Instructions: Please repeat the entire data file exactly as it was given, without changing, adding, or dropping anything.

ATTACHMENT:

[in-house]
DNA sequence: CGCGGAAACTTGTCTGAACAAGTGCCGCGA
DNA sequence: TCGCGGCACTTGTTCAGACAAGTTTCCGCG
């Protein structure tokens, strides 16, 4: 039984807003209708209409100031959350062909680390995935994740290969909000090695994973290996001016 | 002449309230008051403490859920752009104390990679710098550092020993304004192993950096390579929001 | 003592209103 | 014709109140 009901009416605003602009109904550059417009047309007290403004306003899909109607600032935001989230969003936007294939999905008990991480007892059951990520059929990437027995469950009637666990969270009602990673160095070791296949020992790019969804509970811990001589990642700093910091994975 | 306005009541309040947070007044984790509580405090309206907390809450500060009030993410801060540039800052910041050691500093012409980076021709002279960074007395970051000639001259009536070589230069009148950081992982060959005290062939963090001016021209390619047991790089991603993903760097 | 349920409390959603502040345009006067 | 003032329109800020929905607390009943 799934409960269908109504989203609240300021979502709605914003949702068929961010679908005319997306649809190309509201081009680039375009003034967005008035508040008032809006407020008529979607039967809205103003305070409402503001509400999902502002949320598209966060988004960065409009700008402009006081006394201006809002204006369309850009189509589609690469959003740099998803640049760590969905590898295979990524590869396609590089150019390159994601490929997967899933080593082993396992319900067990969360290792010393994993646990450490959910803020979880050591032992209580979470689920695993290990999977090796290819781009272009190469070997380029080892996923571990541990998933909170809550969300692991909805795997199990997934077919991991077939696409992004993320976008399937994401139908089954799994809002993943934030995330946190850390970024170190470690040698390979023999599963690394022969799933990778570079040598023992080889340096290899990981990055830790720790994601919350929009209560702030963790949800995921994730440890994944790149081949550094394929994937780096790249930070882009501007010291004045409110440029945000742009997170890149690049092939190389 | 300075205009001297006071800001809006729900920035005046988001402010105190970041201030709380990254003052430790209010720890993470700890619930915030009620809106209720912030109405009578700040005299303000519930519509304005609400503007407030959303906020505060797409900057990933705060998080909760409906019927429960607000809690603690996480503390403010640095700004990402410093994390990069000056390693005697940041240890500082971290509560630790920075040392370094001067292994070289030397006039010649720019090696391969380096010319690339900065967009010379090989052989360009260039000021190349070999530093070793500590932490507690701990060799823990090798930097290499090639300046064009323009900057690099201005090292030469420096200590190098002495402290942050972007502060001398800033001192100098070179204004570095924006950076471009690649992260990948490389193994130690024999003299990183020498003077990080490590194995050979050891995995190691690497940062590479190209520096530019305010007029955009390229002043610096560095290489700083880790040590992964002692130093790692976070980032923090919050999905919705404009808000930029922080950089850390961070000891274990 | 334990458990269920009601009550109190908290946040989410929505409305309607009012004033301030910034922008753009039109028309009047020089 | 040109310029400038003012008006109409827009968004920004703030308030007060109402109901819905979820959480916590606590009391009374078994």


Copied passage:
[in-house]
DNA sequence: CGCGGAAACTTGTCTGAACAAGTGCCGCGA
DNA sequence: TCGCGGCACTTGTTCAGACAAGTTTCCGCG
């Protein structure tokens, strides 16, 4: 039984807003209708209409100031959350062909680390995935994740290969909000090695994973290996001016 | 002449309230008051403490859920752009104390990679710098550092020993304004192993950096390579929001 | 003592209103 | 014709109140 009901009416605003602009109904550059417009047309007290403004306003899909109607600032935001989230969003936007294939999905008990991480007892059951990520059929990437027995469950009637666990969270009602990673160095070791296949020992790019969804509970811990001589990642700093910091994975 | 306005009541309040947070007044984790509580405090309206907390809450500060009030993410801060540039800052910041050691500093012409980076021709002279960074007395970051000639001259009536070589230069009148950081992982060959005290062939963090001016021209390619047991790089991603993903760097 | 349920409390959603502040345009006067 | 003032329109800020929905607390009943 799934409960269908109504989203609240300021979502709605914003949702068929961010679908005319997306649809190309509201081009680039375009003034967005008035508040008032809006407020008529979607039967809205103003305070409402503001509400999902502002949320598209966060988004960065409009700008402009006081006394201006809002204006369309850009189509589609690469959003740099998803640049760590969905590898295979990524590869396609590089150019390159994601490929997967899933080593082993396992319900067990969360290792010393994993646990450490959910803020979880050591032992209580979470689920695993290990999977090796290819781009272009190469070997380029080892996923571990541990998933909170809550969300692991909805795997199990997934077919991991077939696409992004993320976008399937994401139908089954799994809002993943934030995330946190850390970024170190470690040698390979023999599963690394022969799933990778570079040598023992080889340096290899990981990055830790720790994601919350929009209560702030963790949800995921994730440890994944790149081949550094394929994937780096790249930070882009501007010291004045409110440029945000742009997170890149690049092939190389 | 300075205009001297006071800001809006729900920035005046988001402010105190970041201030709380990254003052430790209010720890993470700890619930915030009620809106209720912030109405009578700040005299303000519930519509304005609400503007407030959303906020505060797409900057990933705060998080909760409906019927429960607000809690603690996480503390403010640095700004990402410093994390990069000056390693005697940041240890500082971290509560630790920075040392370094001067292994070289030397006039010649720019090696391969380096010319690339900065967009010379090989052989360009260039000021190349070999530093070793500590932490507690701990060799823990090798930097290499090639300046064009323009900057690099201005090292030469420096200590190098002495402290942050972007502060001398800033001192100098070179204004570095924006950076471009690649992260990948490389193994130690024999003299990183020498003077990080490590194995050979050891995995190691690497940062590479190209520096530019305010007029955009390229002043610096560095290489700083880790040590992964002692130093790692976070980032923090919050999905919705404009808000930029922080950089850390961070000891274990 | 334990458990269920009601009550109190908290946040989410929505409305309607009012004033301030910034922008753009039109028309009047020089 | 040109310029400038003012008006109409827009968004920004703030308030007060109402109901819905979820959480916590606590009391009374078994």